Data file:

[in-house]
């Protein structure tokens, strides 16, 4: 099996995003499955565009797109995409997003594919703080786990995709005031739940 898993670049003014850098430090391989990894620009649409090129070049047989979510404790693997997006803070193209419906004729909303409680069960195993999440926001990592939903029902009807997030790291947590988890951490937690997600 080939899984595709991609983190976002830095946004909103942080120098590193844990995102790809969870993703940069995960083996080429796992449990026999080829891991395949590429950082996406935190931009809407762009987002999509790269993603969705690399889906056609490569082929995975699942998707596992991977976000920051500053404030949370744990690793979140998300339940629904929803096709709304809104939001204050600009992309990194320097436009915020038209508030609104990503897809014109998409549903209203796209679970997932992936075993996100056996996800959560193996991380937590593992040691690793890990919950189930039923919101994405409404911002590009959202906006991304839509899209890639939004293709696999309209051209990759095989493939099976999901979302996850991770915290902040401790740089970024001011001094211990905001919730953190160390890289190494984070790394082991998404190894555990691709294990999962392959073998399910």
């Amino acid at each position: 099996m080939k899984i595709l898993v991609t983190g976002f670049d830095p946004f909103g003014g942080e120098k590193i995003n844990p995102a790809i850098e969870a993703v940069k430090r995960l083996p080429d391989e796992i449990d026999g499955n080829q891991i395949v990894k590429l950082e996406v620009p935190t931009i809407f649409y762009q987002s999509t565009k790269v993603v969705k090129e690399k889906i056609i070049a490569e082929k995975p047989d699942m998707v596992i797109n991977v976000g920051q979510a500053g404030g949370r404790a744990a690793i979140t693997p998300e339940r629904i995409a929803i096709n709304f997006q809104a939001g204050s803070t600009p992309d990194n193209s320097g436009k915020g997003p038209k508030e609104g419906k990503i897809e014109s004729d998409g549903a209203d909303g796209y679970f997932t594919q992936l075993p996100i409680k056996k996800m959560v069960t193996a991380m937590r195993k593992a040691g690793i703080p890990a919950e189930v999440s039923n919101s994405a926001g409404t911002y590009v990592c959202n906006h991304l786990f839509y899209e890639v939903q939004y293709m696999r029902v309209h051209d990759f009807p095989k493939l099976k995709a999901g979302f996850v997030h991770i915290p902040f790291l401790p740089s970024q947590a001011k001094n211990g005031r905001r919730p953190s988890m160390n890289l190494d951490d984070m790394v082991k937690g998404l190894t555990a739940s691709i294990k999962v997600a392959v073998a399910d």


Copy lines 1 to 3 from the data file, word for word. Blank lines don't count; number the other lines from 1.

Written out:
[in-house]
């Protein structure tokens, strides 16, 4: 099996995003499955565009797109995409997003594919703080786990995709005031739940 898993670049003014850098430090391989990894620009649409090129070049047989979510404790693997997006803070193209419906004729909303409680069960195993999440926001990592939903029902009807997030790291947590988890951490937690997600 080939899984595709991609983190976002830095946004909103942080120098590193844990995102790809969870993703940069995960083996080429796992449990026999080829891991395949590429950082996406935190931009809407762009987002999509790269993603969705690399889906056609490569082929995975699942998707596992991977976000920051500053404030949370744990690793979140998300339940629904929803096709709304809104939001204050600009992309990194320097436009915020038209508030609104990503897809014109998409549903209203796209679970997932992936075993996100056996996800959560193996991380937590593992040691690793890990919950189930039923919101994405409404911002590009959202906006991304839509899209890639939004293709696999309209051209990759095989493939099976999901979302996850991770915290902040401790740089970024001011001094211990905001919730953190160390890289190494984070790394082991998404190894555990691709294990999962392959073998399910």
């Amino acid at each position: 099996m080939k899984i595709l898993v991609t983190g976002f670049d830095p946004f909103g003014g942080e120098k590193i995003n844990p995102a790809i850098e969870a993703v940069k430090r995960l083996p080429d391989e796992i449990d026999g499955n080829q891991i395949v990894k590429l950082e996406v620009p935190t931009i809407f649409y762009q987002s999509t565009k790269v993603v969705k090129e690399k889906i056609i070049a490569e082929k995975p047989d699942m998707v596992i797109n991977v976000g920051q979510a500053g404030g949370r404790a744990a690793i979140t693997p998300e339940r629904i995409a929803i096709n709304f997006q809104a939001g204050s803070t600009p992309d990194n193209s320097g436009k915020g997003p038209k508030e609104g419906k990503i897809e014109s004729d998409g549903a209203d909303g796209y679970f997932t594919q992936l075993p996100i409680k056996k996800m959560v069960t193996a991380m937590r195993k593992a040691g690793i703080p890990a919950e189930v999440s039923n919101s994405a926001g409404t911002y590009v990592c959202n906006h991304l786990f839509y899209e890639v939903q939004y293709m696999r029902v309209h051209d990759f009807p095989k493939l099976k995709a999901g979302f996850v997030h991770i915290p902040f790291l401790p740089s970024q947590a001011k001094n211990g005031r905001r919730p953190s988890m160390n890289l190494d951490d984070m790394v082991k937690g998404l190894t555990a739940s691709i294990k999962v997600a392959v073998a399910d």